Mytos announces $19 million series A funding to automate human cell manufacturing

By Isabel Cameron

- Last updated on GMT

Mytos co-founders Ali Afshar and Ignacio Willats
Mytos co-founders Ali Afshar and Ignacio Willats

Related tags Cell Manufacturing Supply chain Cell engineering

Mytos, a London-based automated cell manufacturing company, has closed $19 million in Series A financing led by Buckley Ventures, with participation from IQ Capital and Wing VC.

The funding will accelerate the manufacturing and distribution of the Mytos’ automated cell production system to more biotech and pharma companies.

The company’s platform is already in use by a number of life sciences companies. Mytos also has plans to expand its sales and development team.

“The most tedious process in biotech is growing human cells by hand. Every scientist needs to spend hours a day growing cells and coming in on weekends to look after them,” said Ali Afshar, CEO of Mytos.

In response, the company has developed a system that fully automates the process of human cell production.

“With our automated system, our customers love the fact that it’s a simple setup, and they can check how their cells are growing on the weekends from their phone instead of going into the lab,” Afshar added.

“Usually it takes months for an automated system to replicate a manual process, but our system is a same-day setup. This new funding will allow us to accelerate our roll-out to reach more customers, speed up their development of life-saving cures, and expand into cell therapy manufacturing.”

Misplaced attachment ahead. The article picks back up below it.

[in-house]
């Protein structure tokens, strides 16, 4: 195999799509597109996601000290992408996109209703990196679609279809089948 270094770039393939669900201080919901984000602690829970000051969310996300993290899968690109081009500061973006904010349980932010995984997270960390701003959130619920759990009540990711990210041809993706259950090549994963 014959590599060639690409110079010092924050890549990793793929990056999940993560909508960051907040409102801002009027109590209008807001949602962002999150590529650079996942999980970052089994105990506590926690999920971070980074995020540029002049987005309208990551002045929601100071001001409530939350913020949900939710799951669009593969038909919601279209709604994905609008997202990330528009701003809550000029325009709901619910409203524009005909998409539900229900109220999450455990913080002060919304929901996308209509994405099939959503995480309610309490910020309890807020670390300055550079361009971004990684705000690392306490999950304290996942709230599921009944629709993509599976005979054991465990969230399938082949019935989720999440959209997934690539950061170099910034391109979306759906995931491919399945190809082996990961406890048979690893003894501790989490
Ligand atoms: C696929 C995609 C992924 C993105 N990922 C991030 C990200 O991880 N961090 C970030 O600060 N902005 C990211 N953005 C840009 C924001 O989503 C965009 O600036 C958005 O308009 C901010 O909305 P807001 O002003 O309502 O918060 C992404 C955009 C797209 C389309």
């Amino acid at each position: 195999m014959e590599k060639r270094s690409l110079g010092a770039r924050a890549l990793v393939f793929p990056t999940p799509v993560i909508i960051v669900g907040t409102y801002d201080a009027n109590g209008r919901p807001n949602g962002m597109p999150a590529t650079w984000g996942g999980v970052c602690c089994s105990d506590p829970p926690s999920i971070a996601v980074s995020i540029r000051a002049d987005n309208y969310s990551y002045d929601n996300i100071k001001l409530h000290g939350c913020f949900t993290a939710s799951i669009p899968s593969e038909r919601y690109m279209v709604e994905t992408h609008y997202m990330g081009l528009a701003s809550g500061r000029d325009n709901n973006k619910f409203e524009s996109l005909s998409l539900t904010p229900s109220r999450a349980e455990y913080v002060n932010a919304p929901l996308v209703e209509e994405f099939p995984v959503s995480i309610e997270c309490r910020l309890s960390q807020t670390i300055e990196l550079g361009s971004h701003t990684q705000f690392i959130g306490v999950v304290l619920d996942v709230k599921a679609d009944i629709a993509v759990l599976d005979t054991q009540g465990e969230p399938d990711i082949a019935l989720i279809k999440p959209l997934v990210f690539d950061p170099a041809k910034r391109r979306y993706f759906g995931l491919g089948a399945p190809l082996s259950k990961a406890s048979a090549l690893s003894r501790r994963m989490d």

Whether at a large pharma or early-stage startup, scientists do not have a viable solution to the process of manually growing human cells – which can delay the speed of drug development, the company said.  

According to Mytos, its automated cell production system ‘streamlines this intricate process’, integrating tasks such as imaging, passaging, and media replenishment into an automated workflow.

The technology has the ability to free up scientists’ time, decrease the risk for human error and contamination, and improves the yield of high-quality cells, the company added.

The system can produce a range of cell types from brain to heart cells. Beginning with stem cells, it can also manufacture heart cells that spontaneously start beating after 12 days, Mytos said. 

Wali Malik, senior director, lab automation at Tessera Therapeutics, commented: "Traditional attempts at automating this process using robotic arms have fallen short in practice, due to low precision, sterilization challenges, and limitations growing more complex cells.

“Mytos' unique approach to cell manufacturing is simple and easy to set up. It combines intricate fluidics, high-performance microscopy, and temperature control, to ensure precise and efficient hands-free cell culture where scientists can monitor virtually 7 days a week on their mobile devices, without having to go into the labs on weekends to check on the cells.”

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